- Know and be known – Knowing your spouse deeply is very important for growing a marriage. It is also important with grace. If you know your spouse, you will understand them and know the reasons they do what they do. You will be less likely to blame and become negative around them. You will be more positive and connected with them. This creates a gracious atmosphere. See Step 4 (Attempt to be understanding and listen). Also, check out John Gottman’s exercises in his book The 7 Principles for How to Make Marriage Work on Amazon and learn about his first principle of building a healthy marriage (building love maps).
- Be realistic – Things don’t have to be perfect. Assess your thoughts and your motives. Assess the environment and the situation. If you have intense emotions, stop! Don’t act or react until you have thoroughly assessed each element of that situation. When you are realistic, you are better able to make the right decision, which could lead to a gracious reaction. Also, study your irrational thoughts to help improve your thought process.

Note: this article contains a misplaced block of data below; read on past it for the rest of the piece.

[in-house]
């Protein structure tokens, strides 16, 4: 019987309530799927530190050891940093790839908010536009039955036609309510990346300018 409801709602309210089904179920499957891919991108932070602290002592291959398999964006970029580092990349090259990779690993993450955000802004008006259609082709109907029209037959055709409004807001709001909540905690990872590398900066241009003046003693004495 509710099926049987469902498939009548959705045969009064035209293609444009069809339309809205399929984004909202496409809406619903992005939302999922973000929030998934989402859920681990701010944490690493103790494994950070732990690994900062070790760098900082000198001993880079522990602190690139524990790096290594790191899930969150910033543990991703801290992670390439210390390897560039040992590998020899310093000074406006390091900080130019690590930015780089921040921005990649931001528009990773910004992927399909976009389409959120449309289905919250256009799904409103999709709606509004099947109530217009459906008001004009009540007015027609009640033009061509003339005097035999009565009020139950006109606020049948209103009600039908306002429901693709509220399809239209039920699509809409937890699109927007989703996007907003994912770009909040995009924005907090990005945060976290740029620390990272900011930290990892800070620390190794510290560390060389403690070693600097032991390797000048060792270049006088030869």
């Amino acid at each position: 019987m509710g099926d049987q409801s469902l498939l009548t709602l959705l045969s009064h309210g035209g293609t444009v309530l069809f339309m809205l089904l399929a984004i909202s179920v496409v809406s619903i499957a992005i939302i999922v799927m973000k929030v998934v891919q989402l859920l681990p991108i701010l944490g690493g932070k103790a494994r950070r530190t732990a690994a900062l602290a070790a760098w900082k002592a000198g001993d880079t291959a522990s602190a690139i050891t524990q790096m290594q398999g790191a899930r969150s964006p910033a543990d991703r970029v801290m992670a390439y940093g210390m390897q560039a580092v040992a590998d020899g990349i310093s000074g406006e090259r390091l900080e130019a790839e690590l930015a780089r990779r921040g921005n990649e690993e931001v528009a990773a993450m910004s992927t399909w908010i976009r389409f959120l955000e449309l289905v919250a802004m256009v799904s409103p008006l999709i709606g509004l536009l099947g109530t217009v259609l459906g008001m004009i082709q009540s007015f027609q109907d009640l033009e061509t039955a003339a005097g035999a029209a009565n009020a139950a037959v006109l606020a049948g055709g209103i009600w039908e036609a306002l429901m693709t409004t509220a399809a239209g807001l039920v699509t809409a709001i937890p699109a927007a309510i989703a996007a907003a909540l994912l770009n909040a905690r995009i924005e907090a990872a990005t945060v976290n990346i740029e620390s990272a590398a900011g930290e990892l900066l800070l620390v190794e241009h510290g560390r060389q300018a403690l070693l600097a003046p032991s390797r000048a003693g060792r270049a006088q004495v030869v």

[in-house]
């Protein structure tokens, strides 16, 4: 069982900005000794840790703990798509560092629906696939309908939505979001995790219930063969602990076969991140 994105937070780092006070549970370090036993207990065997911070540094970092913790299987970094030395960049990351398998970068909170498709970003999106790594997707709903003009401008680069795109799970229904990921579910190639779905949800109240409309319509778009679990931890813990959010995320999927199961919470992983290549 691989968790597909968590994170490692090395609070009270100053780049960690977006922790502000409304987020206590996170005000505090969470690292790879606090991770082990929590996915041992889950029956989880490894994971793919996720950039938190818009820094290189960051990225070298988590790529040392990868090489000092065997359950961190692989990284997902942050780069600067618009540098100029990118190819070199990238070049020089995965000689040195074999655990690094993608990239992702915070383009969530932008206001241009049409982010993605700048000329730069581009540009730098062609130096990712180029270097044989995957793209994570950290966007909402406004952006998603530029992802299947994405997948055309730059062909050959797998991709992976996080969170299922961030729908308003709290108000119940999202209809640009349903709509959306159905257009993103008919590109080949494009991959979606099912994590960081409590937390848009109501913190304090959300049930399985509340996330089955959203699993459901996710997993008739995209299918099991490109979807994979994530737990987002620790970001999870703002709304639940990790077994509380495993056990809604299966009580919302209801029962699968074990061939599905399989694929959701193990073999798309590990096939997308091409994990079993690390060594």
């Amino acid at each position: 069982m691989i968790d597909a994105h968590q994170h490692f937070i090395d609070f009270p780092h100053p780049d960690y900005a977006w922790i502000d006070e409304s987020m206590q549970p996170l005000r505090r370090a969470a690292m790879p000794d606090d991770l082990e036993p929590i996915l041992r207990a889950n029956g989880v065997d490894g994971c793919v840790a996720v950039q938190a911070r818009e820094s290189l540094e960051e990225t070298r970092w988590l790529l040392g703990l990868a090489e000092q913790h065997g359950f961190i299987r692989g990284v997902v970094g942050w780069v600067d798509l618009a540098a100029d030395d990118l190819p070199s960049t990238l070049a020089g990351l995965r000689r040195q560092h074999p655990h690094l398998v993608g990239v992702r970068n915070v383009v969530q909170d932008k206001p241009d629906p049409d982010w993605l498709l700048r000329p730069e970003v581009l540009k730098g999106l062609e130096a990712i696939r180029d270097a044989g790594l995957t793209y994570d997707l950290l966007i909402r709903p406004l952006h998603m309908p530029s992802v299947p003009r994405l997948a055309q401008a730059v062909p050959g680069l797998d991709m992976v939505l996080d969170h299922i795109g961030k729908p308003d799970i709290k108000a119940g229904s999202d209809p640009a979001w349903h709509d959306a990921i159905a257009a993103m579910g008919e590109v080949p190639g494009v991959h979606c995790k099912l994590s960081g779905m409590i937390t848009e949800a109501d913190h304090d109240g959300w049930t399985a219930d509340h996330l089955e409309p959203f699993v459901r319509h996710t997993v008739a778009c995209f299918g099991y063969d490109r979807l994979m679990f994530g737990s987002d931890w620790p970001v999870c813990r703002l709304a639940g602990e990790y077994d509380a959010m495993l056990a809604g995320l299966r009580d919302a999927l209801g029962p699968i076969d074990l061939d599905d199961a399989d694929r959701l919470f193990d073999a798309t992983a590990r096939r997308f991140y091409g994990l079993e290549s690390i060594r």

- Find humor – How many times does laughter lighten the mood? Find humor in the moment to disperse any negativity. Negativity clouds judgement and thinking. Grace is easier to extend when negativity is not ruling the moment. I love the moments when my wife and I are having an intense argument or discussion and something makes us laugh and smile at each other.
- Serve your partner – Having a mindset of serving opens a person up to thinking about others and not oneself. As we stated before, putting others first and humbling oneself allows for increased ability to react in grace.